Archive for July 20th, 2018

by Sam Juliano

One of my fondest childhood memories dates back to the summer of 1967.  At that time television was all the rage for the baby boomer crowd especially programs that spoke directly to adolescent tastes and sensibilities.  Invariably this meant re-runs of the Man of Steel, the Swiss Family Robinson in space, an exciting new series set on a star-ship guided by a dynamic captain and his pointy-eared communications officer and underwater adventures negotiated from a high-powered submarine.  Each of these fantastical shows enthralled us as we followed uncompromising schedules where not even a single miss was conceivable.  Many of us found no trouble connecting with characters whom by the sheer power of their personalities stoked our imaginative embers.  The small screen infatuation ascended to an interactive plateau after I was invited to join a “Batman Fan Club” by an enterprising friend and classmate who is now a famous heart specialist.  The meetings for this fledgling fraternity were held in young Richard Palu’s basement in a meticulously maintained and manicured suburban one-family, where a family dynamic comparable to that played out in Leave it to Beaver made for some happy experiences.  Patricia and Nello were model parents who brought up their two sons (at the time 13 and 11) dotingly, imparting in them purpose and responsibility.  The patriarch was active in the community, coaching sports’ teams and serving a scout master, while the brood’s dedicated housewife was active in community and church groups.  (In a remarkable aside, Patricia is now entering her 97th year and continues to live in the very same Fairview, New Jersey home where the specters of the Caped Crusader and Boy Wonder once inhabited, and she’s as sprite and as sharp as ever, even maintaining an active Facebook account).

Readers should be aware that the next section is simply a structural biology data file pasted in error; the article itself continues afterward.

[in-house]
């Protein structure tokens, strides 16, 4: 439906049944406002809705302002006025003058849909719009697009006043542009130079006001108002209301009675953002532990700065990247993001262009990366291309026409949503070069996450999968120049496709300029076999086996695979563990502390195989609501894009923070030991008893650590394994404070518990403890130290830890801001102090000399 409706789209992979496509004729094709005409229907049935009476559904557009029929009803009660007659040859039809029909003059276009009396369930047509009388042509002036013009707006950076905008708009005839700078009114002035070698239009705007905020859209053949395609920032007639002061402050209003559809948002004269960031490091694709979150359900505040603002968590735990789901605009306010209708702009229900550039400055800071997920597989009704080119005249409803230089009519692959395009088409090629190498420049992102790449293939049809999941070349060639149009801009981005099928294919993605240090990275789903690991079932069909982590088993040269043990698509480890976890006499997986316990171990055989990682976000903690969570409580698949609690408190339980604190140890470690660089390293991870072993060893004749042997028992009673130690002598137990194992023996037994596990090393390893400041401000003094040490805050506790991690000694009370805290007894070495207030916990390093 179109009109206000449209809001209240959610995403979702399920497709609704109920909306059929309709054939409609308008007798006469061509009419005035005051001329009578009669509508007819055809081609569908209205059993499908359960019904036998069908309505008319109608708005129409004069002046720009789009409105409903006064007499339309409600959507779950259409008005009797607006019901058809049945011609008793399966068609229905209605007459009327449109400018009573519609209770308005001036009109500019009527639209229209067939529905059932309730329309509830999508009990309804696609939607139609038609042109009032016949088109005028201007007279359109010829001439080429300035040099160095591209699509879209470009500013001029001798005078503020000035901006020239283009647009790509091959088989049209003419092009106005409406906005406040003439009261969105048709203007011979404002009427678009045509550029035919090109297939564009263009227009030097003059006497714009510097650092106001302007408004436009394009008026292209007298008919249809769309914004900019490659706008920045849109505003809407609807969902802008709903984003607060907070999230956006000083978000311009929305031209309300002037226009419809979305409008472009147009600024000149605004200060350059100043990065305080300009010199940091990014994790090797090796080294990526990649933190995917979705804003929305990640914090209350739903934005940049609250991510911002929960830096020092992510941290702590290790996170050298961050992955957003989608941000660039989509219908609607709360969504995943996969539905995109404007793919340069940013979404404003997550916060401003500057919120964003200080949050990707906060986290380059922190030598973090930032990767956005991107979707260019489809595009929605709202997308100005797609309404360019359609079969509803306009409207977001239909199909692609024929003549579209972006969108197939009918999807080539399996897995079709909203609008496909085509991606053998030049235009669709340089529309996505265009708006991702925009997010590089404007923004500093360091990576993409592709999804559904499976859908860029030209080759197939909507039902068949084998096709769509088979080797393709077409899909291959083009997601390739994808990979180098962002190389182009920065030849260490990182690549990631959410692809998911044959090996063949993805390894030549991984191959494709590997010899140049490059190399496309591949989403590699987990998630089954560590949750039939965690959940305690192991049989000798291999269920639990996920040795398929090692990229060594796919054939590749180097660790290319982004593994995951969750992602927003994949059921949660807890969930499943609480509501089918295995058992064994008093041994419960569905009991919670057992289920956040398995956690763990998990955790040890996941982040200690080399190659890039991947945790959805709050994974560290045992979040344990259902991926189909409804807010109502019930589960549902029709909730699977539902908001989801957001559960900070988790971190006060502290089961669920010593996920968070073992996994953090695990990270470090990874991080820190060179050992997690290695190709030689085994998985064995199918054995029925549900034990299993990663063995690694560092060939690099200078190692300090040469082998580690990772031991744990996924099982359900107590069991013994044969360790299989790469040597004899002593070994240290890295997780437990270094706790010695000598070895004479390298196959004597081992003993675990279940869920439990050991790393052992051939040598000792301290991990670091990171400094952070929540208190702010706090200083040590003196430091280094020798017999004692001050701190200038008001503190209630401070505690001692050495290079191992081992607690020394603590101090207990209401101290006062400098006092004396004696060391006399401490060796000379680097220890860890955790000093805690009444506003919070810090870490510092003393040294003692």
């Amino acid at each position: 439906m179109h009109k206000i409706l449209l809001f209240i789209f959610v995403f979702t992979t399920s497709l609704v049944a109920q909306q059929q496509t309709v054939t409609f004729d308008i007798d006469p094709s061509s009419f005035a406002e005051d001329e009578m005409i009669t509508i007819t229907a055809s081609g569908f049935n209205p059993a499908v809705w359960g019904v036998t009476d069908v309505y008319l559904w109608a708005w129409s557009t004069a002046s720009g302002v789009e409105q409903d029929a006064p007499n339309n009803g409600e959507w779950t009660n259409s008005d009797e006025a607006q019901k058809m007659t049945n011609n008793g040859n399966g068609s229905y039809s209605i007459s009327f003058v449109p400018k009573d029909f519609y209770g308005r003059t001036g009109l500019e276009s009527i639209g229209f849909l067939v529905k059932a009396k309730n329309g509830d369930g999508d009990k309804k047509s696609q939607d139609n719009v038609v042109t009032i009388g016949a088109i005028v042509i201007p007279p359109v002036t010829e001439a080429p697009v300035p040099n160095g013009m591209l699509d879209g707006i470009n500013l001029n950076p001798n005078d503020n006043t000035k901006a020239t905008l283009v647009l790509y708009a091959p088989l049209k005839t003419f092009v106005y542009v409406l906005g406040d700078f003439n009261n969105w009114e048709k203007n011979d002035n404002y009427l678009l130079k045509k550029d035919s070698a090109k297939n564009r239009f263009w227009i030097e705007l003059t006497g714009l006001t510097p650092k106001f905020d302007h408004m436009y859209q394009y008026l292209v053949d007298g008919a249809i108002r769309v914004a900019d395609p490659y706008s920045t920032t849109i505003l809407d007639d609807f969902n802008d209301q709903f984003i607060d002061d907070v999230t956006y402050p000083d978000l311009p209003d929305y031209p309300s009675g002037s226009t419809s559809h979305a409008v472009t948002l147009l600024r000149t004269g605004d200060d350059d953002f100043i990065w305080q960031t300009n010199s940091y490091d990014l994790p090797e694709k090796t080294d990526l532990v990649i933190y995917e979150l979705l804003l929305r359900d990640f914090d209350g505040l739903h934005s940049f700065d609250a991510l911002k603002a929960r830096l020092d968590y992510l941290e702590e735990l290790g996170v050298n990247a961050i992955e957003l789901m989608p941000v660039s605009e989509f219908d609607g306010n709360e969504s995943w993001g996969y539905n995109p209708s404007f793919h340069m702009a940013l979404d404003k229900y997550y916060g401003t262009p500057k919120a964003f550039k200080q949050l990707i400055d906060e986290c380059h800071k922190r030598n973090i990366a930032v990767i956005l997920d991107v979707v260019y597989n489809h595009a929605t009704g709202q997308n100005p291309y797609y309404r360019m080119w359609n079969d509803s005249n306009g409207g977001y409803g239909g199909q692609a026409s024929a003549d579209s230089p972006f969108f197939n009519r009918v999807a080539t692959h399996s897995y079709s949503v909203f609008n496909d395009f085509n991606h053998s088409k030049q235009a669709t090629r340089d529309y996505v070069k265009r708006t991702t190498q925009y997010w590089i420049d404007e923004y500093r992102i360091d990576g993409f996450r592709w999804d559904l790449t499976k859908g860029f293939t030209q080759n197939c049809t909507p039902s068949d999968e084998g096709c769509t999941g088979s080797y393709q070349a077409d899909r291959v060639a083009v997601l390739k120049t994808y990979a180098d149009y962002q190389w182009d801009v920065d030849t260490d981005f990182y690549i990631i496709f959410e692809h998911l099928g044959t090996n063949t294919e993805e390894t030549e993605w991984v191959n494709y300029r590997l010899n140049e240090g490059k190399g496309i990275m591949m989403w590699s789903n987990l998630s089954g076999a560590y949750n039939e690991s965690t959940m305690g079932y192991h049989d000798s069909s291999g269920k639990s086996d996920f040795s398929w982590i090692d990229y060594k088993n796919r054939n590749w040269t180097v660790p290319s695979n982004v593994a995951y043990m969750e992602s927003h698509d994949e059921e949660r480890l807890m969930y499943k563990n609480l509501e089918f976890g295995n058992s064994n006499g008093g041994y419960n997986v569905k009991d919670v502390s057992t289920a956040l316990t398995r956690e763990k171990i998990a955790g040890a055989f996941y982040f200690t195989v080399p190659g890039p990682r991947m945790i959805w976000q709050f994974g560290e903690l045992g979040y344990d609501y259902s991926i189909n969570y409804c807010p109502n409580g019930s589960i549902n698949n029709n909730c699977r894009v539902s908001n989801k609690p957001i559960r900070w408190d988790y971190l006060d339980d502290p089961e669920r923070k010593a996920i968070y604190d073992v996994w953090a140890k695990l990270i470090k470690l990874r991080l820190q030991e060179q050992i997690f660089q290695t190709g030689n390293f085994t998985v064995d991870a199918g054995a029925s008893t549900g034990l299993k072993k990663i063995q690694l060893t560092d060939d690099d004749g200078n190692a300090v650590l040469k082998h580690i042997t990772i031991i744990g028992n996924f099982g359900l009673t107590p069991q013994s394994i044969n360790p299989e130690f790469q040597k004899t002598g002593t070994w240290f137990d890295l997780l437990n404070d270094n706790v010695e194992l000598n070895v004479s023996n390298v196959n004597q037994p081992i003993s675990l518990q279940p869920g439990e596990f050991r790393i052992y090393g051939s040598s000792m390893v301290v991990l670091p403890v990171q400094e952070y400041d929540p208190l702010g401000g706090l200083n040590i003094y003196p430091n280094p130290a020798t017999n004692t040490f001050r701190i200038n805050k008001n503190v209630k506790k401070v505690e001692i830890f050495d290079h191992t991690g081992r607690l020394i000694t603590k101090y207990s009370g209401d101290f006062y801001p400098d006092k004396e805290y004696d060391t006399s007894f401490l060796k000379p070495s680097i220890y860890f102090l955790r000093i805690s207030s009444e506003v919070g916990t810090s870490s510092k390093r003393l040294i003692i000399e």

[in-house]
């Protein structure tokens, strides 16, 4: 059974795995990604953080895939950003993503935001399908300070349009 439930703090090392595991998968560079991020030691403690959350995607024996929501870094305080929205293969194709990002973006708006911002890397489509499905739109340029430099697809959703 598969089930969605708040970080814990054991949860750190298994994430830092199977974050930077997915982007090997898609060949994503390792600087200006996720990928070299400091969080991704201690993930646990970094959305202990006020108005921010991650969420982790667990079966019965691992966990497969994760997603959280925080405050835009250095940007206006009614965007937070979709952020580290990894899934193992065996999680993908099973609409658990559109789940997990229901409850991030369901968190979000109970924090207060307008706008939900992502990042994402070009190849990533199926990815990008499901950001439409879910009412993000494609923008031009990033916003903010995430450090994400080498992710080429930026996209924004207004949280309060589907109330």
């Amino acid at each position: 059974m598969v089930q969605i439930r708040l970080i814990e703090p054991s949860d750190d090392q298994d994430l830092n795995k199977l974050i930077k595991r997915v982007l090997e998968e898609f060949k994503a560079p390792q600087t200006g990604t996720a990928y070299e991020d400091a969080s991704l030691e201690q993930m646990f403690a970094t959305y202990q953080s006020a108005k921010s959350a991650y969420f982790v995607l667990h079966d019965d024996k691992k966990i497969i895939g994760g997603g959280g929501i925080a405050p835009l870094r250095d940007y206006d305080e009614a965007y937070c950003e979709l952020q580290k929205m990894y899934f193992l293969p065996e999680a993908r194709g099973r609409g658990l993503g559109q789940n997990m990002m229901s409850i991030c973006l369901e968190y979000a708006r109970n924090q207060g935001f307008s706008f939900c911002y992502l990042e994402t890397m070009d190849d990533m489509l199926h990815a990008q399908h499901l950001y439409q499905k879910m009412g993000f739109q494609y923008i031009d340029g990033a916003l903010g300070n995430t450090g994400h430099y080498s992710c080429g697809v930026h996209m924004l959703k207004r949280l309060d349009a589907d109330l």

The mid-week meetings of the club were held at 4:00 P.M. and could be described as disciplined talk sessions.  Each of the eight or nine members would discuss the current week’s episodes and what they liked best about the airing.  A favorite related activity as I recall involved the group dressing up as the villain of their choice, though the selection wasn’t limited to the show aired that week, but rather to all the shows seen over the first year and beyond.  This included the Riddler, the Penguin, the Joker, Catwoman, Mr. Freeze, the Mad Hatter, King Tut, the Puzzler, the Sandman, Zelda the Great, Minerva, Ma Parker, Olga, the Clock King, False Face, Bookworm, Minstrel, Louie the Lilac, the Archer and others in a lineup that eventually numbered 34 Caped Crusader adversaries.  Since the membership was exclusively male, the Catwoman never had a taker, and there was always heated competition for the Big Three, particularly the Joker, the most iconic nemesis of all, and the character boasting the best portrayal on the 60’s show than any other subsequent incarnation – better than Jack Nicholson, better than Heath Ledger and Jared Leto.  On Batman 66 Joker often had the best episodes because the shows he starred in usually had the most appealing story-lines.  Villainous ambition was never as elaborately conceived and staged, and Cesar Romero in an inspired updating of Gwynplaine from Paul Leni’s The Man Who Laughs rigs a high school basketball game so he can bet money on the underdog, invents a machine that can stop time and place and even in one show builds a flying saucer.  Romero’s vitality matches Frank Gorshin’s acrobatic Riddler, and his defining high camp was always perfectly attuned to the unique vibe of the show. The Riddler is a criminal genius capable of extraordinary lateral thinking in decoding and formulating puzzles of all kinds was of course a membership favorite as was the Penguin, portrayed by one of the series’ most renowned stars, Burgess Meredith.   The actor’s trademark purple hat, monocle, cigarette holder, umbrella and signature voice, when he mimicked the squawk of his polar namesake.  His thugs wear black bowler hats and dark clothing adorned with names of various animals of prey, such as birds (“Hawk”) or fish (“Shark”), or sometimes simply “Henchman.” (more…)

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